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Monterrey matches RSL's strengths
by Ridge Mahoney, April 20th, 2011 12:25AM

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TAGS:  concacaf champions league, mexico, real salt lake

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[SCOUTING REPORT] Real Salt Lake’s Mexican foe in the Concacaf Champions League final, which begins Wednesday (TV, 10 p.m. ET, live, Fox Soccer Channel), isn’t as well known to most American fans as Guadalajara, Club America or Pachuca, but Monterrey has emerged as one of its league’s top teams in the past few seasons.

Without deviating from its own system, to some extent Real Salt Lake will have to match Monterrey’s strengths in the first leg at Estadio Technologico. A common characteristic of good Mexican teams is ball control: intelligent movement of players in coordination with confident, accurate passing. In this basic tenet they and RSL are superior to most MLS teams, which is a particular point of pride for head coach Jason Kreis.

By acquiring Argentines Javier Morales and Fabian Espindola and Costa Rican Alvaro Saborio, RSL has built an attack around skill more than the pace and power typical of its opponents in MLS. A midfield that includes Andy Williams, Will Johnson and Kyle Beckerman offers opportunities to keep the ball under pressure, a critical factor in depriving a talented foe of attacking possibilities stemming from turnovers.

“I believe that one of the best defenses you can have is a team that is very good with the ball,” Kreis said in a conference call Monday outlining the series against Monterrey. “Barcelona, the number of attacking players they put on the field is extremely high, and they’re able to do that because they have the ball for 70 percent of the game.

“I think it’s going to be critically, critically important that when we have the ball we recognize that we can keep it for long stretches. We need to be very mindful of not giving it away cheaply, because when you’re playing a team as talented as Monterrey, they’ll punish you for that.”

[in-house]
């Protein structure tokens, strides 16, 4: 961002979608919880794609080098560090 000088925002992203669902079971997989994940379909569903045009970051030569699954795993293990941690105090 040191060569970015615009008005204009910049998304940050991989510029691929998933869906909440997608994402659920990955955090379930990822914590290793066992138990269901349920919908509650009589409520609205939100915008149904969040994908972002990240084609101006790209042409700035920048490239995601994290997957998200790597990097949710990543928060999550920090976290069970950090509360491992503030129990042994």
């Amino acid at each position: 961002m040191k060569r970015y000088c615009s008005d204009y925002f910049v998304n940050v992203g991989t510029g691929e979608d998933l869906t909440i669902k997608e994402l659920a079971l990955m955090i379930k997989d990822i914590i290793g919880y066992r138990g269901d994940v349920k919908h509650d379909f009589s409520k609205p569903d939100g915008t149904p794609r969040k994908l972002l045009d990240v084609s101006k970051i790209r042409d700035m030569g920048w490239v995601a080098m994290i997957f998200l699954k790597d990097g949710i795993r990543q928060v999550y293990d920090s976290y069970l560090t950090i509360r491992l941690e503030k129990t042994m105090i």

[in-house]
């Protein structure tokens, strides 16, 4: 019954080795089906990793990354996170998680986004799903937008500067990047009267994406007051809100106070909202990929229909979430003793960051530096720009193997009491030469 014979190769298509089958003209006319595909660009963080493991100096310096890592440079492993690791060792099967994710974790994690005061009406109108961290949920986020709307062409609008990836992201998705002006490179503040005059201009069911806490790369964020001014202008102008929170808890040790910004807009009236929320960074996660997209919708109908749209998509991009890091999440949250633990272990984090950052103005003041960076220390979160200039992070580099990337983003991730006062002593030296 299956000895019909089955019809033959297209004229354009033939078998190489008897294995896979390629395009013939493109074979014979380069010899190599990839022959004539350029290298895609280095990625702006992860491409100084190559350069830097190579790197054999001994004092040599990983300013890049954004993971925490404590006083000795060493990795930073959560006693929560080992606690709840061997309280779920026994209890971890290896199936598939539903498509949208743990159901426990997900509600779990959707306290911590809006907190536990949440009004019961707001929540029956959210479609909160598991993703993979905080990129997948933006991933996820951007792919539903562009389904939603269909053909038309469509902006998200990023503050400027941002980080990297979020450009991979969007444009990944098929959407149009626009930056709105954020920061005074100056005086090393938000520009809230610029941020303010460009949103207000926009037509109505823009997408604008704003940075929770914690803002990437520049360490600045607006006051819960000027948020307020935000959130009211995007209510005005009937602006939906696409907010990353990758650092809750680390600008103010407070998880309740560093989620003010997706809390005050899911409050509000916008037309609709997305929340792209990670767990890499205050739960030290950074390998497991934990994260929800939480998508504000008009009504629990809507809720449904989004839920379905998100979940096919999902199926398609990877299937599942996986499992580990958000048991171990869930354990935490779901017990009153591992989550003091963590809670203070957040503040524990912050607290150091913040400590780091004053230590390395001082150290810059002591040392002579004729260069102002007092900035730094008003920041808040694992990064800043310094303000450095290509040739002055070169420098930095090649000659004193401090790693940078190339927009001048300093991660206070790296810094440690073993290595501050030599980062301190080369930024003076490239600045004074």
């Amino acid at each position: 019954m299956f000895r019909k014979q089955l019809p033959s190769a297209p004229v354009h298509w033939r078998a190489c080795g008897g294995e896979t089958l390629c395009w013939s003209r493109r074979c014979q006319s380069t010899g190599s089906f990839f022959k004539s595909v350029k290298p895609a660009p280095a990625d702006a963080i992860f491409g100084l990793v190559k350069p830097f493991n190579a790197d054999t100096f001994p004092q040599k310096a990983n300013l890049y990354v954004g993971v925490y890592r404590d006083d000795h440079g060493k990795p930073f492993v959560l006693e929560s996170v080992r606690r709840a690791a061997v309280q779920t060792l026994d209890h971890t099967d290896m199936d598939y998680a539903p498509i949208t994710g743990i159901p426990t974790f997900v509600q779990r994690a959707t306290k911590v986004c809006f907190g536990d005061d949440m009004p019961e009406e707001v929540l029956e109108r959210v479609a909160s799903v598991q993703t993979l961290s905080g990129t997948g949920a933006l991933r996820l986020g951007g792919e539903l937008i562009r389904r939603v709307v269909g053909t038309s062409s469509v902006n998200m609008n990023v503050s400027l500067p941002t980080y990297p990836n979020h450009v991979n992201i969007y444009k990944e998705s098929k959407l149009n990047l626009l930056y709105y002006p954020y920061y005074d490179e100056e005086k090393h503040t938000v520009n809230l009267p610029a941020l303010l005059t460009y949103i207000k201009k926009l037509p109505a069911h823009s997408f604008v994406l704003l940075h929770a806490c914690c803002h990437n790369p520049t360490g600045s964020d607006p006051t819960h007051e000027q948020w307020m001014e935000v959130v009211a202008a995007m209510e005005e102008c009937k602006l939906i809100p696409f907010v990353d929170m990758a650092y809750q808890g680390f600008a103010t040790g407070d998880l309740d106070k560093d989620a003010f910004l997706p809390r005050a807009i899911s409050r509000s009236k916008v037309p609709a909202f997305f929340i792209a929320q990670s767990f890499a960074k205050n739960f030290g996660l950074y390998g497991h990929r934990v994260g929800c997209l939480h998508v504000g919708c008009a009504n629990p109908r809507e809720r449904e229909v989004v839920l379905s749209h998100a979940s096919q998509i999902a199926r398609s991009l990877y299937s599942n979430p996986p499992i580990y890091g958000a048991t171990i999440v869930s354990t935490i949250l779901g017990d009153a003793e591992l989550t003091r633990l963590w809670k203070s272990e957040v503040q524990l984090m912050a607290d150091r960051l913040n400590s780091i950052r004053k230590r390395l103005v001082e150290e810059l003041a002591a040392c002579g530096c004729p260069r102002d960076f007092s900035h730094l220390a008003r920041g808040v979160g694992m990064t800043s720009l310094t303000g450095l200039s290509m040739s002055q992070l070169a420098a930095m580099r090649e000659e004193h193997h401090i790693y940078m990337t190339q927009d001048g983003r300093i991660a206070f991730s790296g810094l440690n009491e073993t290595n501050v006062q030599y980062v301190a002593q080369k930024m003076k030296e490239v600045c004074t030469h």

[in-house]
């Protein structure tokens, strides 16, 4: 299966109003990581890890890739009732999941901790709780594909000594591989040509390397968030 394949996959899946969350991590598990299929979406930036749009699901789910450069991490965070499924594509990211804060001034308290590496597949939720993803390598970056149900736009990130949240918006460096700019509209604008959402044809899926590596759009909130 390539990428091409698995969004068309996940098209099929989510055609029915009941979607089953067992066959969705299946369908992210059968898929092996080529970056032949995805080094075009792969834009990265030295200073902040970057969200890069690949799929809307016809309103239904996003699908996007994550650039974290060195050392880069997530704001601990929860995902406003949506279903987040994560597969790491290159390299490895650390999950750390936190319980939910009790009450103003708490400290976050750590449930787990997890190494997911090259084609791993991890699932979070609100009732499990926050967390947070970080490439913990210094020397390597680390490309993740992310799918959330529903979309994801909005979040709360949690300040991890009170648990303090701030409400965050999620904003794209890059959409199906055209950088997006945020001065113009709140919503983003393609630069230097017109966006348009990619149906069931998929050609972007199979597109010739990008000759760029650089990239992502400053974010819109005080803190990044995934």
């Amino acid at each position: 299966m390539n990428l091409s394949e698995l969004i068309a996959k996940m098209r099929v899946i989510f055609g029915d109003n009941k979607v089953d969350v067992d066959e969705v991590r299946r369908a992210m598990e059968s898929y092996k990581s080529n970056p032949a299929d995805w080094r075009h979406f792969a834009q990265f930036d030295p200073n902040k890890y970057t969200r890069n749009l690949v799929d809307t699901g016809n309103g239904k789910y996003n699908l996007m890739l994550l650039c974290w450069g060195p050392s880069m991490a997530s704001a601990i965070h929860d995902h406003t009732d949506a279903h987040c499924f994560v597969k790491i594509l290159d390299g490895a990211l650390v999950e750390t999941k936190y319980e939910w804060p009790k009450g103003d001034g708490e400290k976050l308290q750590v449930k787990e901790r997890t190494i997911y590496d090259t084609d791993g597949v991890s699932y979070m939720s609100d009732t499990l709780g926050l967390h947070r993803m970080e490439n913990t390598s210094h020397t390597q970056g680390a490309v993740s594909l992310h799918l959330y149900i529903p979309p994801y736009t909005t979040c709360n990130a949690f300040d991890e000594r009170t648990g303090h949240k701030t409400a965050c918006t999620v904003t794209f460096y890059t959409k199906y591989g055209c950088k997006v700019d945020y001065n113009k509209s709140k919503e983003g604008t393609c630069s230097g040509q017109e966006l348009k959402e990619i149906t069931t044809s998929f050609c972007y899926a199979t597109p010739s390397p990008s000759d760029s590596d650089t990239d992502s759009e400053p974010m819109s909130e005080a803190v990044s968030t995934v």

His mentions of Barcelona prompt an incredulous rolling of eyes, yet Kreis is referring to philosophies, not quality or talent. One method of beating talented teams is to minimize opportunities for them to use said talent, and that means intelligent, effective possession.

A few media outlets have played up Monterrey’s recent dip in the league, but it’s unlikely those matches have been taken as seriously as the CCL finals. It has won the last two Apertura championships and is seventh in the current Clausura campaign with a record of six wins, five losses and four ties.

After beating Cruz Azul, 3-2, on aggregate in the semifinals, Monterrey went to Estadio Azul for a league match last Wednesday and absorbed a 3-0 thumping. Los Rayados tied Morelia, 1-1, at home Saturday.

Among the regulars rested for that match were forwards Aldo de Nigris -- second on the team in league scoring with four goals -- and Sergio Santana, who headed home one of the goals in Monterrey’s 2-0 defeat of Cruz Azul in the semis.

Chilean striker Humberto Suazo, Monterrey's top league scorer with five goals, has been bothered by a shoulder injury but played the whole game against Morelia. He notched the vital penalty kick by which Monterrey extracted a 1-1 tie in the second leg of the semifinal series at Estadio Azul. Trailing, 1-0, Monterrey was 15 minutes away from elimination on the away-goals tiebreaker when a pushing foul in the box provided it a chance to advance.

“We haven’t seen Suazo as much as we’ve seen de Nigris,” said Kreis. “De Nigris is more of a box forward in my opinion. He has really good size and really good speed and probably better feet than most people would think a guy of that size would have. Typically, box forwards lack the technical ability that he does have. Suazo is a bit of a bulldog and can drop into the midfield more and turn and make plays. He has a lethal, lethal shot.